I feel, therefore I photograph.

  5. #5

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    Well, the easiest way to do this is to modify an existing 120 camera, either a folder or, as I did, a camera with a lens that pops out on a tube. If the shutter is still working, all you do is replace the lens with your pinhole medium, sheet brass or the like. The aperture is approximately the aperture of the lens you replaced, i.e. 75/80mm for 6x6 or 105 for 6x9. If you take your time, use the correct methods for making your pinhole, you will be amazed at th clarity of the images you get out of this type of camera. The spacing is done through existing red panl holes on the back of the caamera.

    tim in san jose
    Where ever you are, there you be.

  6. #6
    ilona's Avatar
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    Hi!

    Thank you all for your useful tips and links!

    As far as I understand, the 45mm is actually a bit wide for 120 film; that is to get a good image quality over the whole surface of the film. (I didn't really choose 45mm, that's what mrpinhole.com gave me when I typed the film dimensions. But such a wide angle looked pretty nice at first sight.) So, the 'coverage' value is quite important it seems to make sure I get a constant image quality.

    Also, the regularity of the hole will have an influence on the quality of the image at the edges, right? As I'm going to make the hole by hand (read: no precision tools here), I guess I'd better take a narrower angle and a larger coverage.

    So for example, if I take 85mm as focal length, the coverage would be 163.2. That would produce an image that would be large enough for my film, right?

    Also, I'm wondering what would be the diameter of the "useful" image for a given hole size. I mean: for a given hole size, there should be a circle in which the image is sufficiently good. And I expect the "edges" of the image diameter to be of less quality (blurred, lighter...).
    Is there a formula to calculate that too?

  7. #7

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    85mm will cover 6x9 format edge to edge. It's the equivilant of about a 35mm lens on a 35mm camera. You can buy a .014" jewelers drill bit and a pin vise at your local hobby shop for around $5-10. It will be about f/ 225. Go toPinhole Designer,it's a quick download and will calculate what you need.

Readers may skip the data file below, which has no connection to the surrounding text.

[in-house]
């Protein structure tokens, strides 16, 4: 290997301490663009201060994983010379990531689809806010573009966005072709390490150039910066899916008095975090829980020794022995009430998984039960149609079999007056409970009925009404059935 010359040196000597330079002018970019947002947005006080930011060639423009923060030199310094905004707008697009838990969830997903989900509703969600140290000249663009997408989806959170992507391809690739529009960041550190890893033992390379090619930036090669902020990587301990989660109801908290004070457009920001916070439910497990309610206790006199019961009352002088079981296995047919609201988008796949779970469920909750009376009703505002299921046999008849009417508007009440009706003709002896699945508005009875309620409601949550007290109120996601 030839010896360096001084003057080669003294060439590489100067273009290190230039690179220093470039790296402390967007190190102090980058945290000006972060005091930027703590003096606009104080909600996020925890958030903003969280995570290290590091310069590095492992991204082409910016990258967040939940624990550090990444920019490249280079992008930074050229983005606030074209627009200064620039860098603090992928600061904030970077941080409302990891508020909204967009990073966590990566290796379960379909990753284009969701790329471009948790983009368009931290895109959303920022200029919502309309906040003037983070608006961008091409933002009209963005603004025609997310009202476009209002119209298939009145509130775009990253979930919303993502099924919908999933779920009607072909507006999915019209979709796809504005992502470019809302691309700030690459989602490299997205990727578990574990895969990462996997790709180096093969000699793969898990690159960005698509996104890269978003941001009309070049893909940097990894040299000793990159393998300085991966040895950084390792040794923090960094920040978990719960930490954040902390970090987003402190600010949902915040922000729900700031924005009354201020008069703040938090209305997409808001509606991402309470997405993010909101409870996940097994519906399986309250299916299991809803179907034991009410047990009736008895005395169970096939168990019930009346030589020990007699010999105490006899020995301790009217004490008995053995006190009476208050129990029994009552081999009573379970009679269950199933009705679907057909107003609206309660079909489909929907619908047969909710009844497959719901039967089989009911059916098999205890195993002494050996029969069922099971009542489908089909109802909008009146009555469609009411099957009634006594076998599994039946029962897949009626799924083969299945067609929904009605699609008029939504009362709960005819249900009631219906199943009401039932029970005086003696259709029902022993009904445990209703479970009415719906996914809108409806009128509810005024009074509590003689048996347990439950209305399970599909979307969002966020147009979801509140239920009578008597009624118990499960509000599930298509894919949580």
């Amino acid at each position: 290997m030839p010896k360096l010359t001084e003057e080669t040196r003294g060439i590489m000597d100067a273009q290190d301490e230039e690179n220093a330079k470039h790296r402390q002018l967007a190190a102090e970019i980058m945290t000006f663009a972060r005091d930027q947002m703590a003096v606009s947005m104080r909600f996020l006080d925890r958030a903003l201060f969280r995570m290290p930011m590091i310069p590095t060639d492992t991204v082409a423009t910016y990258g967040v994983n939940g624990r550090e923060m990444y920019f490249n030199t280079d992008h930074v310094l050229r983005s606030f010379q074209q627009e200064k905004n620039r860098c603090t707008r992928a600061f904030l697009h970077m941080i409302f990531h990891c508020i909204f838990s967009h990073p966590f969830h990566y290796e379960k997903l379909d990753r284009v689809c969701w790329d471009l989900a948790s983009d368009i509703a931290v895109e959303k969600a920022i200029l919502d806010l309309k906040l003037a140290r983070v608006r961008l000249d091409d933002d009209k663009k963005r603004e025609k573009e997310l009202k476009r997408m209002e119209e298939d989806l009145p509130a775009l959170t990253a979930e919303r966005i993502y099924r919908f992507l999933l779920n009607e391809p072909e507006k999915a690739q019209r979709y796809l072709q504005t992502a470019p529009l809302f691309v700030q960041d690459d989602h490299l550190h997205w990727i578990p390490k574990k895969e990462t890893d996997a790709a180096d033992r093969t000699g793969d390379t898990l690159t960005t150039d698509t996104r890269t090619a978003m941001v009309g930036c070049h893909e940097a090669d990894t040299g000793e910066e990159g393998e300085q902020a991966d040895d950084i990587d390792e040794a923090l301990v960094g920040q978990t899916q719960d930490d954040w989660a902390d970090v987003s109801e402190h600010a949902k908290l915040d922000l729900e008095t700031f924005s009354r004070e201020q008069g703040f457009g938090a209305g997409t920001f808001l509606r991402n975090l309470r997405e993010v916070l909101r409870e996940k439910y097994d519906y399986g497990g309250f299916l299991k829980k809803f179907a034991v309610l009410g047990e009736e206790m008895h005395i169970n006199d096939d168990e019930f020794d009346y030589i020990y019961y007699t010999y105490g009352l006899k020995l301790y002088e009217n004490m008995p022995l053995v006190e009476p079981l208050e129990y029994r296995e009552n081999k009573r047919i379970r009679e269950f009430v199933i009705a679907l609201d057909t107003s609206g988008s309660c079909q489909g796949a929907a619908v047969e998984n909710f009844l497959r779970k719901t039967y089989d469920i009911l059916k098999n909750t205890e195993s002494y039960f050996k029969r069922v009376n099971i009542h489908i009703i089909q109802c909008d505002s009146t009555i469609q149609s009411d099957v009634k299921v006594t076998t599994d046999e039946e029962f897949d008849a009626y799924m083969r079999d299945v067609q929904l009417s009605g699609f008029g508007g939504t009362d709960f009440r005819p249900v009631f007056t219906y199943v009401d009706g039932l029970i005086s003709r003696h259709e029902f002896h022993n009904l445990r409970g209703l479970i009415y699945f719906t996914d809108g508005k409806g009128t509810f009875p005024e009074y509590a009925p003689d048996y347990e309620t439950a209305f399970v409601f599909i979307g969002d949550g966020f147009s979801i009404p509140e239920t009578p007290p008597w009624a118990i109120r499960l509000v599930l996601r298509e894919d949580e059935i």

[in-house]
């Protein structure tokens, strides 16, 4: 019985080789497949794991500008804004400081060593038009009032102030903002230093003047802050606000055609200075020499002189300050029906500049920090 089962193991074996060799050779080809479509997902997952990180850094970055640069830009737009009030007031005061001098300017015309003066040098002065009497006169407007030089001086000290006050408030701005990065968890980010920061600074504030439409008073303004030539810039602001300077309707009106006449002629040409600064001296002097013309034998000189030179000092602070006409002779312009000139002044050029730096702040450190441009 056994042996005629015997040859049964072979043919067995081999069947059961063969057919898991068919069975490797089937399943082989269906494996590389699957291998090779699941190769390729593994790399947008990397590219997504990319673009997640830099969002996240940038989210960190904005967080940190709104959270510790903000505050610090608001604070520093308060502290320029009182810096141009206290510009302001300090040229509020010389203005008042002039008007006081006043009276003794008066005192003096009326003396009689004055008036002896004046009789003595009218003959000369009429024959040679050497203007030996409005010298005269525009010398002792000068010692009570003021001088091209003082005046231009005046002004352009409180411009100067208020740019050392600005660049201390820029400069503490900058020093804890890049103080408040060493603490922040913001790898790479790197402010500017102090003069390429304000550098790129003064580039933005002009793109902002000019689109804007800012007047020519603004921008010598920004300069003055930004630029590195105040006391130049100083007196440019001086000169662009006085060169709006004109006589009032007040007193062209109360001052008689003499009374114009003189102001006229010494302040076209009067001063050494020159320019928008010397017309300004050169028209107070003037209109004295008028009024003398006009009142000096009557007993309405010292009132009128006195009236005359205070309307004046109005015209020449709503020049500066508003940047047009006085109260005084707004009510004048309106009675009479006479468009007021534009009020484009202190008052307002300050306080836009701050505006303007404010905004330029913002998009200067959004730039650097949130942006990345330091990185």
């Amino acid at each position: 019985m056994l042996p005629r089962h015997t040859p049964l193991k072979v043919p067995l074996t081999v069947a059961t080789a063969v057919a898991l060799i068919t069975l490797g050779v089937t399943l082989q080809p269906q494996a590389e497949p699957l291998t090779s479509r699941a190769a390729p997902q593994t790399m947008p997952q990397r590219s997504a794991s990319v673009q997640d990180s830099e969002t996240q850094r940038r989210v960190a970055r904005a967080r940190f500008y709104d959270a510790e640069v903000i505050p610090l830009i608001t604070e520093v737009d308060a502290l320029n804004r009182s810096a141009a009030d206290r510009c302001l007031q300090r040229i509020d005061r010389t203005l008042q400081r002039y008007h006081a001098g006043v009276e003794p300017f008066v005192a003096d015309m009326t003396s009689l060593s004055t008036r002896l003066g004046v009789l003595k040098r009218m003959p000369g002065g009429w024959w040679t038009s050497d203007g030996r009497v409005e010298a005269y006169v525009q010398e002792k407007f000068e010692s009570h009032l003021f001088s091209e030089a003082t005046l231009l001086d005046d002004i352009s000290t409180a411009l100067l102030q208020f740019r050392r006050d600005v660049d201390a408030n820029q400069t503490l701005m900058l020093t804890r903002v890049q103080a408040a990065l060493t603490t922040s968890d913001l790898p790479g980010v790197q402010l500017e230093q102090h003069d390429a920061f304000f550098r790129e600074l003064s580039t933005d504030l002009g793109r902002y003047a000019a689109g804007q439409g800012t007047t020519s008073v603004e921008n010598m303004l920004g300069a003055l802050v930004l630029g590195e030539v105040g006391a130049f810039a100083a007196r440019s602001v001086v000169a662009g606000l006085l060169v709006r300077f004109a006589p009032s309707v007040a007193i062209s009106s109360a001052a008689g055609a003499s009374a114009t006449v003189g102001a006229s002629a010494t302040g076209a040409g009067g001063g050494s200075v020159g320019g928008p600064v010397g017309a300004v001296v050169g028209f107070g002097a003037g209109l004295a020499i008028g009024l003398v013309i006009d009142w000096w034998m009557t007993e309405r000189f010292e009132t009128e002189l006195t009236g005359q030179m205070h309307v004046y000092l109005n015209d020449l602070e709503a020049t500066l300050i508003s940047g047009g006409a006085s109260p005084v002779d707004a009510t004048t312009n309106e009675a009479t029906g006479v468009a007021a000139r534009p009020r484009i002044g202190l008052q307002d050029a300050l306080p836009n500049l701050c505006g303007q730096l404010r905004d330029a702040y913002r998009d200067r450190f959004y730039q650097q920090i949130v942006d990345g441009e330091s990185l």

8. #8
    Ed Sukach's Avatar
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    Ilona-

    If you check Mr. Pinhole, under Pinhole size calculator, the "Image circle diameter" is displayed when you enter the focal length. For 85 mm - the Image circle diameter will be 6.43" / 163mm, with a "best" pinhole diameter of 0.015". That should be easily sufficient to cover any 120-sized frame.
    Carpe erratum!!

    Ed Sukach, FFP.

  9. #9
    ilona's Avatar
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    Thanks Ed! I didn't realize until I read your message that this 85mm film dimension was the diameter absolutely needed by the film. But of course, the diagonal is also the diameter...

    However, my previous question was also about "what is a safe margin between the diameter absolutely needed by the film (or diagonal) and the diameter of the image produced by the hole (or coverage)": 1cm, 2cm, 4cm extra on each side???

    So, indeed, I saw that the coverage would be 163.2 and would probably be sufficient taking 120 film. But I was more wondering about the quality of the image at the edges of the circle (coverage) and to what extend the quality is degrading (it seemed to be a problem with my 45mm tentative design where the film was barely covered by the pinhole image).

    Actually, I'm just wondering how much I can safely decrease the focal length and still ensure a good image quality including in the corners.

    Sorry if I wasn't that clear in my previous message (I hope this one helps!).

  10. #10
    ilona's Avatar
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    Actually, looks like it doesn't really make sense to go under 50mm focal length with 120 film (according to mrpinhole.com)...